Saturday, October 19, 2013


As an insomniac who consistently wakes up after four hours sleep, I was interested to discover the habit was shared by the people of medieval Europe:
"By adulthood, most of us have adopted the habit of sleeping through the night and staying awake for most or all of the day—but this may not be ideal for our mental health and is certainly not the only way people have slept throughout history. In somewhat the same way that hobbits in Tolkien's Middle Earth enjoy a first and second breakfast, people living without electricity in preindustrial Europe looked forward to a first and second sleep divided by about an hour of crepuscular activity. During that hour, they would pray, relieve themselves, smoke tobacco, have sex and even visit neighbors. Some researchers have proposed that people are also physiologically inclined to snooze during a 2 P.M. to 4 P.M. “nap zone”—or what some might call the afternoon slump—because the brain prefers to toggle between sleep and wake more than once a day. As far back as the first century B.C. the Romans regularly took midafternoon breaks, which they called meridiari from the Latin for midday. Under the influence of Roman Catholicism, noon became known as sexta (the sixth hour, according to their clocks), a time for rest and prayer. Eventually sexta morphed into siesta."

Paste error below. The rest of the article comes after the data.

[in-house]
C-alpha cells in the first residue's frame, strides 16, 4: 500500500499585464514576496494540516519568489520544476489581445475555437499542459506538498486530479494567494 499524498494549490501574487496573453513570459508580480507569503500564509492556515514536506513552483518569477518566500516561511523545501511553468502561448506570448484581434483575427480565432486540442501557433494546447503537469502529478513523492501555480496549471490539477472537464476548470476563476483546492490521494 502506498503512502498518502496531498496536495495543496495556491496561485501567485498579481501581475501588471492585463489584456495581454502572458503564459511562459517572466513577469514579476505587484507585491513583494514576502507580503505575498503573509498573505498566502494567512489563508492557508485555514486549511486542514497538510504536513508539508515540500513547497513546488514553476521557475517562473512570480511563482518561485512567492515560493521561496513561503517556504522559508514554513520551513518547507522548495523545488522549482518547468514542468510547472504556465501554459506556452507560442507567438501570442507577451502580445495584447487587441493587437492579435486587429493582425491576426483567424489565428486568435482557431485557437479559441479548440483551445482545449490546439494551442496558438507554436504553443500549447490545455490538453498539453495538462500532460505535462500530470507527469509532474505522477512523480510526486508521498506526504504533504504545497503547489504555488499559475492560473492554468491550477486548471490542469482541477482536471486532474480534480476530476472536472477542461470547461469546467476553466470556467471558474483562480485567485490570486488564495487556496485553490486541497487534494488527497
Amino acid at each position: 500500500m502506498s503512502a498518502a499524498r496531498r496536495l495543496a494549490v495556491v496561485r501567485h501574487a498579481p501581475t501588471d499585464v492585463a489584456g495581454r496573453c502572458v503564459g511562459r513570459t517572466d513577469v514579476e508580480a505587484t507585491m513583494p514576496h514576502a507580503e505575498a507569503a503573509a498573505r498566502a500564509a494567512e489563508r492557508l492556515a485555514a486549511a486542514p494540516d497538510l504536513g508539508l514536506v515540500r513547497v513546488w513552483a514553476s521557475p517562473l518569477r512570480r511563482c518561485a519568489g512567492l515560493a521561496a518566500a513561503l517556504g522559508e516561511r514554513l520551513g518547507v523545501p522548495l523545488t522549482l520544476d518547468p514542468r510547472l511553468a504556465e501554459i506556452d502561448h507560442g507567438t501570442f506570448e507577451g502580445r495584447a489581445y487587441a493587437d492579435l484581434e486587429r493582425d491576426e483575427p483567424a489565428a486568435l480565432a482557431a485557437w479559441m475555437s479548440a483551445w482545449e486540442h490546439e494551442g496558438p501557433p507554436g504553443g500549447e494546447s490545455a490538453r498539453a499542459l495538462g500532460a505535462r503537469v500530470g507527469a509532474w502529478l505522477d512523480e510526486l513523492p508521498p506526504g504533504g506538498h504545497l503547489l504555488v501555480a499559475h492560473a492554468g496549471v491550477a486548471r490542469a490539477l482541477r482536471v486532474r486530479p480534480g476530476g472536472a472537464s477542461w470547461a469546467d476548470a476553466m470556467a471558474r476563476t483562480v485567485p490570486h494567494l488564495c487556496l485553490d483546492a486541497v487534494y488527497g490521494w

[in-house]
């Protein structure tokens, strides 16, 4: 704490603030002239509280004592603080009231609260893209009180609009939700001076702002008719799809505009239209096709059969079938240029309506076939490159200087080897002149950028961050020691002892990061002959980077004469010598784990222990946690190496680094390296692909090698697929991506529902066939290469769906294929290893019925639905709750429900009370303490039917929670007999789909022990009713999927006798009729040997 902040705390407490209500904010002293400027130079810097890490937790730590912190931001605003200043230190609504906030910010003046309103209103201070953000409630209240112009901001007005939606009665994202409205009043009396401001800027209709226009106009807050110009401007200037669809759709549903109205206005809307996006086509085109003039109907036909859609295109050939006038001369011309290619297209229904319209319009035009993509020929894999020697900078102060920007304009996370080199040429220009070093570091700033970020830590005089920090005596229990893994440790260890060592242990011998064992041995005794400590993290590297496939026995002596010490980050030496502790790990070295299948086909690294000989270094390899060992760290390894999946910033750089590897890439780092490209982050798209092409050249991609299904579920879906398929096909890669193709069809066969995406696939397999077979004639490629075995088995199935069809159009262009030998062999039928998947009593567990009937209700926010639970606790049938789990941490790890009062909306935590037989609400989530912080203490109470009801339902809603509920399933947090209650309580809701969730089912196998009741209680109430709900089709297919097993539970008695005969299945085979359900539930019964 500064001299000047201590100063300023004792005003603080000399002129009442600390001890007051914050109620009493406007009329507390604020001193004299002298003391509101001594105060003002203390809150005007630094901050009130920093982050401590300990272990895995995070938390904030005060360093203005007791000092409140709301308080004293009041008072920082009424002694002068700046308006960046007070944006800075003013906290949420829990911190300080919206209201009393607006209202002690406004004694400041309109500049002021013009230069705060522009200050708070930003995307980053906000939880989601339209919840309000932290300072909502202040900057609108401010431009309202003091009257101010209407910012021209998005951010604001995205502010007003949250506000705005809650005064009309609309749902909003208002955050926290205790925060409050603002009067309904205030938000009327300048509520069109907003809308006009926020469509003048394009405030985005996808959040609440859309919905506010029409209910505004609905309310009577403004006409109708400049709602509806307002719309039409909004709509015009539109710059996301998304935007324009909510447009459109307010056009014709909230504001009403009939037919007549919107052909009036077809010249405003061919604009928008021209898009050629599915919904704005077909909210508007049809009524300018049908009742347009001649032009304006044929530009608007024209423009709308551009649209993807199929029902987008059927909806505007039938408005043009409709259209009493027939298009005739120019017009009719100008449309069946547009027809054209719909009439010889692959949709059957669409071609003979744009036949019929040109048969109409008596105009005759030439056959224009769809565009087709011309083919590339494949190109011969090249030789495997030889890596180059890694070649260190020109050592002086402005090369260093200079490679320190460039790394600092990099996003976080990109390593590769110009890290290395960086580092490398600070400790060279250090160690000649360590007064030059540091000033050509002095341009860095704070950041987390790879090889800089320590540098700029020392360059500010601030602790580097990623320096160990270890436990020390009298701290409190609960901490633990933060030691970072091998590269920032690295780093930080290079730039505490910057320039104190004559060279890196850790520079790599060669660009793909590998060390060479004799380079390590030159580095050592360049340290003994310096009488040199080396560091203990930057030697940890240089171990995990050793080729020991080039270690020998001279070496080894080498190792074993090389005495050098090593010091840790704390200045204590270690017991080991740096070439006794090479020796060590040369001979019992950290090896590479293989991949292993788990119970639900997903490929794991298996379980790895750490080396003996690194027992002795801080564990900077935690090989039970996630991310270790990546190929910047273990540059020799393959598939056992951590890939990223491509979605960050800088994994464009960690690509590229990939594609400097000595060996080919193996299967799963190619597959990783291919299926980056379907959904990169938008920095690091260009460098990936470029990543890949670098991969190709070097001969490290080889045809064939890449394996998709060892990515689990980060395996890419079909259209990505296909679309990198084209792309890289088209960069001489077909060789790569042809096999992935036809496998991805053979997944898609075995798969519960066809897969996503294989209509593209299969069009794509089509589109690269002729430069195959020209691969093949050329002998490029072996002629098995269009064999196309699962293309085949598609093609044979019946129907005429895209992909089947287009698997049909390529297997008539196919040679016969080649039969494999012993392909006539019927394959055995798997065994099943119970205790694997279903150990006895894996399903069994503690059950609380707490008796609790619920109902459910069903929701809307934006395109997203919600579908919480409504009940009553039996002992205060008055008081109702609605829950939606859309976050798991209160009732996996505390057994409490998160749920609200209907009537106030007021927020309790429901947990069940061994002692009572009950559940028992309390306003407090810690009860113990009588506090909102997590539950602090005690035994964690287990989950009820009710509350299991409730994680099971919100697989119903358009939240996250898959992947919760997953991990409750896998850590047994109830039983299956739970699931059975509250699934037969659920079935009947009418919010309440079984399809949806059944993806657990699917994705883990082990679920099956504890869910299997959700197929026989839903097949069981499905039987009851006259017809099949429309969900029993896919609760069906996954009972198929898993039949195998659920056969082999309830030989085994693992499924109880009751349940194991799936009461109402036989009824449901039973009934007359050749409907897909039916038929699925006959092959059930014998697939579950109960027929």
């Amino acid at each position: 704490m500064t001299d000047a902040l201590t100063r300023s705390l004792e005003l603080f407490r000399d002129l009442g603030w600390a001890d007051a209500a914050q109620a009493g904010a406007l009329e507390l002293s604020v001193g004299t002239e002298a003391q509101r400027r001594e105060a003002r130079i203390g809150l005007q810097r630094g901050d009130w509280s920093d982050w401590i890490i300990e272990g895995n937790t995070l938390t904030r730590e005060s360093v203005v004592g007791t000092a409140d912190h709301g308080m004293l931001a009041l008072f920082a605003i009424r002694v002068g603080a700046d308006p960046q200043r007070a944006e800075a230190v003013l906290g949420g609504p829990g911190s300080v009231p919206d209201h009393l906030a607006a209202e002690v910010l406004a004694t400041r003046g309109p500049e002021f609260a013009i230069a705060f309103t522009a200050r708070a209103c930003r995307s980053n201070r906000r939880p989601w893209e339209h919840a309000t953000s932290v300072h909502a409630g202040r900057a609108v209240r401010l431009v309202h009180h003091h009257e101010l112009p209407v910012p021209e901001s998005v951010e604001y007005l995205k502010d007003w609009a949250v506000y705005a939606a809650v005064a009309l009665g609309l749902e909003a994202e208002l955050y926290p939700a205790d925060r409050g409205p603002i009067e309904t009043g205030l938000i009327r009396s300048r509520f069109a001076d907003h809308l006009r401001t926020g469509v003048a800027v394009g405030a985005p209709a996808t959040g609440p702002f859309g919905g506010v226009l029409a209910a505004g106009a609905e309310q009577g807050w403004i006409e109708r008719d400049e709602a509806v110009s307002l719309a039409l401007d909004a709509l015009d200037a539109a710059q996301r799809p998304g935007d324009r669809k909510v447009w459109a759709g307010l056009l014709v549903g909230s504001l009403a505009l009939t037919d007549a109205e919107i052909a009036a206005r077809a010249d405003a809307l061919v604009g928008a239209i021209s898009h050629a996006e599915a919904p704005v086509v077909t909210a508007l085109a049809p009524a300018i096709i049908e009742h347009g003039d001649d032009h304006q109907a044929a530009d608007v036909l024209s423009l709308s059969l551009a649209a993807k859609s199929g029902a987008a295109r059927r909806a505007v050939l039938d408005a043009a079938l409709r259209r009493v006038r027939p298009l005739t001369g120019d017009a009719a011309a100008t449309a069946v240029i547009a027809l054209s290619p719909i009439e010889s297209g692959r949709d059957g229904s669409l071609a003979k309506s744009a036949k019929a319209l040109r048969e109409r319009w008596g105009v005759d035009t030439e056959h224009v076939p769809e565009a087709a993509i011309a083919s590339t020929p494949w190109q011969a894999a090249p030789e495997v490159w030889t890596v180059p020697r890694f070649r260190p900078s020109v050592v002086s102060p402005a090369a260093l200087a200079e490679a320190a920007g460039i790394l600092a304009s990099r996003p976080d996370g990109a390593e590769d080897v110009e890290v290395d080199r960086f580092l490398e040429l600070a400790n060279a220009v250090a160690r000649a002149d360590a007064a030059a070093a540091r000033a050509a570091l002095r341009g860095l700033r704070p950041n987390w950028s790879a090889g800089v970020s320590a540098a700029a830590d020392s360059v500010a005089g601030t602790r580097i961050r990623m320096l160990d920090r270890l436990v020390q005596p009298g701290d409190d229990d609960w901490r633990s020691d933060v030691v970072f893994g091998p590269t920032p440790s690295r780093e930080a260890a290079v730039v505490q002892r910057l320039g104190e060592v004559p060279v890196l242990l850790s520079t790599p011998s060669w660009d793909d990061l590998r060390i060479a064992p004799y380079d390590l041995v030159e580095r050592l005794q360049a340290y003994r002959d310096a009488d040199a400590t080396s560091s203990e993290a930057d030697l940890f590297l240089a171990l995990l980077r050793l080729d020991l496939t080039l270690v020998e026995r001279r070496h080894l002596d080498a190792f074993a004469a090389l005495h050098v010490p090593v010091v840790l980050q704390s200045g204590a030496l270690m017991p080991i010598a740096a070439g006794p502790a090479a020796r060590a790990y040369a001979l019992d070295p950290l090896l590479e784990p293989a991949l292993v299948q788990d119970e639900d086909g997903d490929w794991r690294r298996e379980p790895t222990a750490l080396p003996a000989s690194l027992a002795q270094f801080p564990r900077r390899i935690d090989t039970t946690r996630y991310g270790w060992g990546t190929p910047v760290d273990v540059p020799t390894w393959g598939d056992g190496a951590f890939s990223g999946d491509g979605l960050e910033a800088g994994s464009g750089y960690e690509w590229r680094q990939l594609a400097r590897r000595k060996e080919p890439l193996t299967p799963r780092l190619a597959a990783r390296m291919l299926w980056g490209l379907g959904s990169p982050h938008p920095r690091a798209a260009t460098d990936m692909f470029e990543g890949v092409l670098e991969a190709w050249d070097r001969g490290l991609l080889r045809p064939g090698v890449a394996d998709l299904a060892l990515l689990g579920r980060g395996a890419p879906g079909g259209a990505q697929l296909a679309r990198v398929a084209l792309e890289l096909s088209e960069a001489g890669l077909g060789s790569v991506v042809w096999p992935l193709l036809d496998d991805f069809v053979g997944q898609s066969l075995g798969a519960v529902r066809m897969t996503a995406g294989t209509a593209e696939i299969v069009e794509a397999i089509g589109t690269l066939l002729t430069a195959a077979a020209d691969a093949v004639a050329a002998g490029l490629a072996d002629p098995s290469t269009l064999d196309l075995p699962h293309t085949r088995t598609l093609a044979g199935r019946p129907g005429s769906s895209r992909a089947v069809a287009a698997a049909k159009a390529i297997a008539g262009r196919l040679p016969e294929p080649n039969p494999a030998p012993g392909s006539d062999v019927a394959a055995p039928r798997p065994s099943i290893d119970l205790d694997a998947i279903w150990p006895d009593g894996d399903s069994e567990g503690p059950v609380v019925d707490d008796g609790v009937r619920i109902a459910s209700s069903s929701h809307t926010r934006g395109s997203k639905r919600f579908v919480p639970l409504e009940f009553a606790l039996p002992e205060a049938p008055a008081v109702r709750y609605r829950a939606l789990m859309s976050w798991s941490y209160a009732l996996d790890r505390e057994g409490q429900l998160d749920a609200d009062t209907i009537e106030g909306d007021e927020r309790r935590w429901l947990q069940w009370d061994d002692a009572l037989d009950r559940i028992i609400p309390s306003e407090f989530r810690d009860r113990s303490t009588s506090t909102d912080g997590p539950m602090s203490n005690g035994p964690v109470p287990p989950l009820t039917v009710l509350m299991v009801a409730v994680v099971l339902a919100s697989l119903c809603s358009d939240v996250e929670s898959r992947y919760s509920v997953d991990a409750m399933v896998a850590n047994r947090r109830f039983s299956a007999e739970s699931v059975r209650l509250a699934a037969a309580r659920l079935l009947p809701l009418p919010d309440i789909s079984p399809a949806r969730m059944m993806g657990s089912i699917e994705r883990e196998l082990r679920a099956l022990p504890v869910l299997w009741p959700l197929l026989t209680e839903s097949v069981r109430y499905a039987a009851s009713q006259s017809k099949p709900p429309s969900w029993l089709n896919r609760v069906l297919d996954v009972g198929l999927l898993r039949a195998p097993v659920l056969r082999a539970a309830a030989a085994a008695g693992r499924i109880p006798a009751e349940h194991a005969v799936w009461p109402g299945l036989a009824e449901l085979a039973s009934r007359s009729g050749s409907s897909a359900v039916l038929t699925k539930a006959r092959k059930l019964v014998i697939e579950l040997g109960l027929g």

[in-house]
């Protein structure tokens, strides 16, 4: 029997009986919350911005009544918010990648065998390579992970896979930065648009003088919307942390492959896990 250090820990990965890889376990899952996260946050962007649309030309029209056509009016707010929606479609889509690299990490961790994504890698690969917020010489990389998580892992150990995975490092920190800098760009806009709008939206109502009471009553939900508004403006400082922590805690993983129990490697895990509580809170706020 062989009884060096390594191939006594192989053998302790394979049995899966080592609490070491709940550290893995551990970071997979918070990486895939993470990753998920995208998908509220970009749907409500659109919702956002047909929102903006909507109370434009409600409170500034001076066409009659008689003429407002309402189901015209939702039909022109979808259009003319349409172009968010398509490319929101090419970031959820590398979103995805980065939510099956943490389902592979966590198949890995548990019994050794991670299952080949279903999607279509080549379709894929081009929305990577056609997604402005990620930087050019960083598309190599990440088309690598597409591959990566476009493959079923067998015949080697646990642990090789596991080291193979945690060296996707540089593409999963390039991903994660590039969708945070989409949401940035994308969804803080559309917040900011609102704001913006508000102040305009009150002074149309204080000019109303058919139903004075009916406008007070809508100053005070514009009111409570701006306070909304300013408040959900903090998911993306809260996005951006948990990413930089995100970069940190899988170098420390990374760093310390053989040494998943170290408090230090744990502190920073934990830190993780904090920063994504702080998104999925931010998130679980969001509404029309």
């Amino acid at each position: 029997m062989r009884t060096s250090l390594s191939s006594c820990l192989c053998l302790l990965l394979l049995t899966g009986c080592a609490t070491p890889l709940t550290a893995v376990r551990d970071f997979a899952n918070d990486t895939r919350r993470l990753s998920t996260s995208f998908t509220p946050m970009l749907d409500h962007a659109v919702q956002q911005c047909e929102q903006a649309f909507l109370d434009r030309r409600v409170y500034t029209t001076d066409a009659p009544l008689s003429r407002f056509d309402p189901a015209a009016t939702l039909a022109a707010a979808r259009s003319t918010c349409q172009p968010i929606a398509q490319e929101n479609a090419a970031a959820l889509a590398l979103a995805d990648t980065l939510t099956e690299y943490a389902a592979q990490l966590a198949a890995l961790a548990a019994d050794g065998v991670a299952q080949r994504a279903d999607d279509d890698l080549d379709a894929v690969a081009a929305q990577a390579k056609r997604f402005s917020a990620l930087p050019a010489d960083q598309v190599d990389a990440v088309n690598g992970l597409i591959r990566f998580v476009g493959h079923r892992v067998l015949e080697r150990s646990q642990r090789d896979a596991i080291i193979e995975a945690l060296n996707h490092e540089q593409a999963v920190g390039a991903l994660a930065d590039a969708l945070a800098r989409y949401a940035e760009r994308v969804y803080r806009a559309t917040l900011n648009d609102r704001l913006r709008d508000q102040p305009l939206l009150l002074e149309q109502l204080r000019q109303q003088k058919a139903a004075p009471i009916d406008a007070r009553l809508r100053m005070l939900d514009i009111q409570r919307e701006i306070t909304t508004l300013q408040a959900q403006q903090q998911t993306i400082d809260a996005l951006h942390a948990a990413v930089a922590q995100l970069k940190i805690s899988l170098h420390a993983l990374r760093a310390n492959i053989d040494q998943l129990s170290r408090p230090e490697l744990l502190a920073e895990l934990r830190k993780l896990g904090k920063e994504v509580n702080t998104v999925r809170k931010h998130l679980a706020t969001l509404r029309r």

So reports Ferris Jabr in Scientific American (10/15/13)-- "Why Your Brain Needs More Downtime."  The answer is that learning, memory, even our sense of identity is highly dependent on sleep, rest and downtime. Even simple daydreaming stimulates what is called the "default mode network" (DMN), which coordinates and integrates communication between disparate regions of the brain. 

The article notes that the daily practice of meditation has proved especially effective in this regard:
"Numerous studies have shown that meditation strengthens connections between regions of the default mode network, for example, and can help people learn to more effectively shift between the DMN and circuits that are most active when we are consciously fixated on a task. Over time expert meditators may also develop a more intricately wrinkled cortex—the brain’s outer layer, which is necessary for many of our most sophisticated mental abilities, like abstract thought and introspection. Meditation appears to increase the volume and density of the hippocampus, a seahorse-shaped area of the brain that is absolutely crucial for memory; it thickens regions of the frontal cortex that we rely on to rein in our emotions; and it stymies the typical wilting of brain areas responsible for sustaining attention as we get older.
"Just how quickly meditation can noticeably change the brain and mind is not yet clear. But a handful of experiments suggest that a couple weeks of meditation or a mere 10 to 20 minutes of mindfulness a day can whet the mind—if people stick with it. Likewise, a few studies indicate that meditating daily is ultimately more important than the total hours of meditation over one’s lifetime."